CHICAGO, Jan. 12 (Xinhua) -- Researchers at the University of Michigan (UM) have identified a cluster of nose and throat bacteria that made their hosts less likely to get the flu.
The researchers have used data from a longitudinal household transmission study of influenza to evaluate the relationship between nose/throat bacteria and the host's susceptibility to the influenza virus.
The participants were enrolled in the Nicaraguan Household Transmission Study during 2012-2014. Household members of individuals with confirmed influenza were recruited for the study and followed for 13 days or until they developed influenza, whichever came first. Of the study's 717 enrollees from 144 households, the analysis included only the 537 individuals who tested negative for influenza at the beginning of the study.
The researchers looked at samples of nose and throat bacteria collected at the time of enrollment and used DNA sequencing to identify which bacteria were present. When analyzing the bacterial composition across all samples, they found five clusters.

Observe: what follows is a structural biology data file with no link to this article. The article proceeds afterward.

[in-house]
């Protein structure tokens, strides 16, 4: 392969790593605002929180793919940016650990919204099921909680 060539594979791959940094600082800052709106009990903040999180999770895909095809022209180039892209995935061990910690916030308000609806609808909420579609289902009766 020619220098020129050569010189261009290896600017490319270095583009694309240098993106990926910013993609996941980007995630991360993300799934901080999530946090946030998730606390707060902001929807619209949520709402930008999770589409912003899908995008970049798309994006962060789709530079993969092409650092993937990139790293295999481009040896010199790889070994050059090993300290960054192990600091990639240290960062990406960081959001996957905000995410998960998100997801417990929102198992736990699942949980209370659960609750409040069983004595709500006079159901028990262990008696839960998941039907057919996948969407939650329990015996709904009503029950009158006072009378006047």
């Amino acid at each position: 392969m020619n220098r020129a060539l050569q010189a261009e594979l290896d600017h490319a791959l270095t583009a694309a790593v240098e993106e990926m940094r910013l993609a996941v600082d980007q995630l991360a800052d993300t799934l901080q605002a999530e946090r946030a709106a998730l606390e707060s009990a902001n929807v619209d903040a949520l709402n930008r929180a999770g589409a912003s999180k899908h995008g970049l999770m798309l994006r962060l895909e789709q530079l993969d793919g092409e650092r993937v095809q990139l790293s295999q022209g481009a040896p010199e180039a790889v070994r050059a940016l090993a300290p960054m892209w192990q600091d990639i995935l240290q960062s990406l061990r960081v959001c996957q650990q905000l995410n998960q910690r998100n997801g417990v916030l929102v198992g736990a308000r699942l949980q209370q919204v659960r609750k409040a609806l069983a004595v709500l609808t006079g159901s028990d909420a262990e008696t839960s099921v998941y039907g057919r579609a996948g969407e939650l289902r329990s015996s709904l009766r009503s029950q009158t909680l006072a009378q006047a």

After taking into account other known factors that could affect an individual's susceptibility to influenza, such as age, exposure to tobacco, crowded household and flu vaccination, the researchers then looked to see if individuals with a given cluster were less likely to get influenza.
"We looked at who had which cluster and whether it makes a difference on whether they got influenza, and it does," said lead author Betsy Foxman, a professor of epidemiology at the UM School of Public Health. "That's the exciting thing about it. It tells us if you have this bacterial community, you have lower risk for getting the flu. That's big news because it really hasn't been shown before."
This also brings new questions.
"Is it really possible to push someone's microbiome in a way that would make a difference? Is it possible that we could tell people, 'Here's your microbiome pill?' " Foxman said. "It's a very long road and we're at the beginning."
In the next step, the researchers hope similar studies can be done in a different population and possibly follow them longer for secondary bacterial infections.
"We know we are always going to need new antibiotics, but this way we could hold on to them longer and, presumably, if we could intervene in this way there would be fewer side effects," Foxman said.
The study was published Wednesday on UM website.